Have you ever wondered how homebuilders name their communities, series of homes or floor plans?

Some builders name them by plot number or a letter. Fulton Homes Vice President of Operations, Dennis Webb, takes his most memorable experiences and tries to visualize what will connect with the home buyer.

“I look for something different and exotic in the context of the market,” said the Vice President of Operations. “Something that resonates with the buyer.”

According to Webb, the names have to roll off the tongue and sound nice to the ear.” It’s about a connection that the homebuyer has with the brand.”

 

Webb often taps into his travel experiences or his love of classic literature.

In Ironwood Crossing for instance,  the Paradise series was named after a group of islands off Tahiti, where he traveled a decade ago. The individual models in that particular series are named after the individual islands such as Motu, Raiatea, Maupiti, Rorotonga, Tahaa, Marquesas, Rangiroa, and Samoa. He also named the community, Ironwood Crossing, which was originally Barnes Farms. “We wanted to connect to the local area, but create some excitement,” he said. “Who would buy at a place called Barnes Farms?”

Another example of this is his frequent trips to Napa creates inspiration. This is where Mendocino at Ashcreek came from and the Reserve at Fulton Ranch.

Webb connected with a group of renowned Greek islands when he named Fulton Ranch Aegean Cove in Chandler. The individual models were named after the Greek city- states of Athens, Corinth, Olympia, and Delphi.

 

Trains and Bays

In one of Fulton Homes’s newest communities, Cooley Station in Gilbert, there are four series of homes named after trains: Santa Fe, Seaboard, Union Pacific, and Central Vermont. The models carry names of specific trains like the Flying Cloud, the Champion and the Comet.  “I did quite a bit of online research on trains,” he said. Many of the names are chosen from specific trains from the 1800’s.

Webb has named series’ of homes after exotic locations in the Mediterranean, Caribbean, Napa’s picturesque towns, communities in the Palm Springs area, exotic colors like Siena and Cobalt and most recently, after a series of trees.  He has named over 400 communities, series, and models over the last ten years. According to Webb, there was only one name that didn’t work out.  “We did get a cease and desist on the Monterey series because it was too close to Monterey Homes,” he said. “So, we had to change it to Monterey Bay.” Other than that, Webb has a perfect record in naming the Fulton Homes’ properties.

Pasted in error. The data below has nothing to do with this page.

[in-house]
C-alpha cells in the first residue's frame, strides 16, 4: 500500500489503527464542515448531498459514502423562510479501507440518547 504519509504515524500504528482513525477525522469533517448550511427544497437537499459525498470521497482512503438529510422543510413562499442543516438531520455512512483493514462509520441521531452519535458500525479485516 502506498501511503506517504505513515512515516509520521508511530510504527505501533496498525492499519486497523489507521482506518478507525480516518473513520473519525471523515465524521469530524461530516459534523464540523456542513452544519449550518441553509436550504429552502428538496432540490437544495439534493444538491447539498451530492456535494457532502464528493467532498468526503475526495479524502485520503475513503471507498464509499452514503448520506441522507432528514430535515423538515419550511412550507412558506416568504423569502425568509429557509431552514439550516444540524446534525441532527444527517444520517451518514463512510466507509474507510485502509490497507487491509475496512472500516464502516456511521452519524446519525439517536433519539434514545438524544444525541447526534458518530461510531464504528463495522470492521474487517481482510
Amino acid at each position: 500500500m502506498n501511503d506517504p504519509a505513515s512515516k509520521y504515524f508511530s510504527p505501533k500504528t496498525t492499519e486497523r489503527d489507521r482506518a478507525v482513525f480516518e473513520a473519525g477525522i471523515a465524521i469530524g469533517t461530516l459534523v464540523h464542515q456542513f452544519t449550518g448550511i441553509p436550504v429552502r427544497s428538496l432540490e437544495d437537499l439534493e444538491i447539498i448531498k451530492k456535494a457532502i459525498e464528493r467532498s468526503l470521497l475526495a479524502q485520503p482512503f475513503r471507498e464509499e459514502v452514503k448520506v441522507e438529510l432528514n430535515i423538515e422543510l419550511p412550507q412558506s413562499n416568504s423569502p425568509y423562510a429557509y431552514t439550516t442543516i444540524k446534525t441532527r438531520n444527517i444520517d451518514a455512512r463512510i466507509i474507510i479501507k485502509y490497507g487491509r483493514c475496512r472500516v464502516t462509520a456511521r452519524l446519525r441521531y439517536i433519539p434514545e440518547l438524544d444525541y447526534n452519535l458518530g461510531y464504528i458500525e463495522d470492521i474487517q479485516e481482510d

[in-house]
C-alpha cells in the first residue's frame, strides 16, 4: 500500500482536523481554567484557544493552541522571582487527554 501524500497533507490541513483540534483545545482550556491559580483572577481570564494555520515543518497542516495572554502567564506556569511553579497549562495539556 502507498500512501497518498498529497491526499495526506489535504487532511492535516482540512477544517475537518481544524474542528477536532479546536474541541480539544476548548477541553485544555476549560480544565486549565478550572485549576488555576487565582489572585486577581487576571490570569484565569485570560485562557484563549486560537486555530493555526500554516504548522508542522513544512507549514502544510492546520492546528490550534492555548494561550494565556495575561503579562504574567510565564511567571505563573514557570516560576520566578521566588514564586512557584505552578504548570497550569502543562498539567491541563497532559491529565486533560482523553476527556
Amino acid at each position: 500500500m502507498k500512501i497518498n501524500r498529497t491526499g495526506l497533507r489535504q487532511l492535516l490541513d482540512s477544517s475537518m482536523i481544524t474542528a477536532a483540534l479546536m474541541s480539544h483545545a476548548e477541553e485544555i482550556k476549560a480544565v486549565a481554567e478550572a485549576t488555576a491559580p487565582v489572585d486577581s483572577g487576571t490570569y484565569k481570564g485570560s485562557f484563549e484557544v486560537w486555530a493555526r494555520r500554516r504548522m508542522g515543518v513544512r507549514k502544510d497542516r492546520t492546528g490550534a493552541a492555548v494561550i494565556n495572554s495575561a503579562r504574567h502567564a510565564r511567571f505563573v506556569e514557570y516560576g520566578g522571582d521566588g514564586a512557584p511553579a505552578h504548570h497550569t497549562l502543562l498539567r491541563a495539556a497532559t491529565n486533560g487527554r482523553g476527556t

Webb’s rules for naming communities, series and models

  • Names must sound exotic and pleasant to the ear.
  • They should be easy to spell.
  • Must fit the home. For instance, he once named a large model, the Maximus.
  • Create a connection to the consumer.

He is currently naming new communities, one planned for Maricopa and one planned for the Santan Heights area. “It never stops,” he said. “But just in case, I always have a few names set aside.”

 

Fulton Homes has been a knoodle client for eighteen years. Rosaria Cain, CEO, interviewed Dennis Webb for the content in this blog. Knoodle is a marketing firm that does content, offline and online media and branding for clients in the real estate industry, like Fulton Homes.